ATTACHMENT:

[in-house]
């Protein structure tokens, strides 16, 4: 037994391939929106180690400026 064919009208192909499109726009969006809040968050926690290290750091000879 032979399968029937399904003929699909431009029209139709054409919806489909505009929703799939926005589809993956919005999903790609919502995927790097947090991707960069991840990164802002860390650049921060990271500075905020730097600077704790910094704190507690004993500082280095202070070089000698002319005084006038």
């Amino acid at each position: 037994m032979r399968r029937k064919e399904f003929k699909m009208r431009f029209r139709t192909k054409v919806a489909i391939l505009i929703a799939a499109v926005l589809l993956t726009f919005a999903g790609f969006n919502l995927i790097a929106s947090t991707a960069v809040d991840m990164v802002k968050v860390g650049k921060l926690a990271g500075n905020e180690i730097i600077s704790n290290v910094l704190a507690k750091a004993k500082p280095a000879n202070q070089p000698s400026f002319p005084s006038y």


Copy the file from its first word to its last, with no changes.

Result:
[in-house]
């Protein structure tokens, strides 16, 4: 037994391939929106180690400026 064919009208192909499109726009969006809040968050926690290290750091000879 032979399968029937399904003929699909431009029209139709054409919806489909505009929703799939926005589809993956919005999903790609919502995927790097947090991707960069991840990164802002860390650049921060990271500075905020730097600077704790910094704190507690004993500082280095202070070089000698002319005084006038």
């Amino acid at each position: 037994m032979r399968r029937k064919e399904f003929k699909m009208r431009f029209r139709t192909k054409v919806a489909i391939l505009i929703a799939a499109v926005l589809l993956t726009f919005a999903g790609f969006n919502l995927i790097a929106s947090t991707a960069v809040d991840m990164v802002k968050v860390g650049k921060l926690a990271g500075n905020e180690i730097i600077s704790n290290v910094l704190a507690k750091a004993k500082p280095a000879n202070q070089p000698s400026f002319p005084s006038y």